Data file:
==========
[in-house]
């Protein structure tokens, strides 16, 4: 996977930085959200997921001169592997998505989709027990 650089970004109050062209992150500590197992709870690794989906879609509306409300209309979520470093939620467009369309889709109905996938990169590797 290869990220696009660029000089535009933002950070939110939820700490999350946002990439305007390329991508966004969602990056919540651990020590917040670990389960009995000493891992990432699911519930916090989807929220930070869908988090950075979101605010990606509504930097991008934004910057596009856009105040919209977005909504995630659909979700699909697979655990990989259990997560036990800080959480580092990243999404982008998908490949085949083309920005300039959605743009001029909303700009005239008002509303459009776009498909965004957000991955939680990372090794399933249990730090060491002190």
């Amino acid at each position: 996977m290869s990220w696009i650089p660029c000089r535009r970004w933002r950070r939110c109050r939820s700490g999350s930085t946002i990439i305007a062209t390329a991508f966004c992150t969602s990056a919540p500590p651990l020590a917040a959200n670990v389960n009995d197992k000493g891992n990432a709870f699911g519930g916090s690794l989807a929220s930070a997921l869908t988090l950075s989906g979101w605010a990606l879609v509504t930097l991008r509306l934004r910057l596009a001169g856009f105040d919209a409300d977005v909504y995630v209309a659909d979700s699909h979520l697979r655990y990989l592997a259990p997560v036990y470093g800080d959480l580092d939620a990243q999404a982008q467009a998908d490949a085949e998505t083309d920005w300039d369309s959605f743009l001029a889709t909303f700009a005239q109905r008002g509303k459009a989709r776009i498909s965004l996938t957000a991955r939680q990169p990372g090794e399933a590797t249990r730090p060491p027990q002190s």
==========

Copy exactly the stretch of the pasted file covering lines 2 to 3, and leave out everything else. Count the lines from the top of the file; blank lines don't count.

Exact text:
């Protein structure tokens, strides 16, 4: 996977930085959200997921001169592997998505989709027990 650089970004109050062209992150500590197992709870690794989906879609509306409300209309979520470093939620467009369309889709109905996938990169590797 290869990220696009660029000089535009933002950070939110939820700490999350946002990439305007390329991508966004969602990056919540651990020590917040670990389960009995000493891992990432699911519930916090989807929220930070869908988090950075979101605010990606509504930097991008934004910057596009856009105040919209977005909504995630659909979700699909697979655990990989259990997560036990800080959480580092990243999404982008998908490949085949083309920005300039959605743009001029909303700009005239008002509303459009776009498909965004957000991955939680990372090794399933249990730090060491002190």
């Amino acid at each position: 996977m290869s990220w696009i650089p660029c000089r535009r970004w933002r950070r939110c109050r939820s700490g999350s930085t946002i990439i305007a062209t390329a991508f966004c992150t969602s990056a919540p500590p651990l020590a917040a959200n670990v389960n009995d197992k000493g891992n990432a709870f699911g519930g916090s690794l989807a929220s930070a997921l869908t988090l950075s989906g979101w605010a990606l879609v509504t930097l991008r509306l934004r910057l596009a001169g856009f105040d919209a409300d977005v909504y995630v209309a659909d979700s699909h979520l697979r655990y990989l592997a259990p997560v036990y470093g800080d959480l580092d939620a990243q999404a982008q467009a998908d490949a085949e998505t083309d920005w300039d369309s959605f743009l001029a889709t909303f700009a005239q109905r008002g509303k459009a989709r776009i498909s965004l996938t957000a991955r939680q990169p990372g090794e399933a590797t249990r730090p060491p027990q002190s």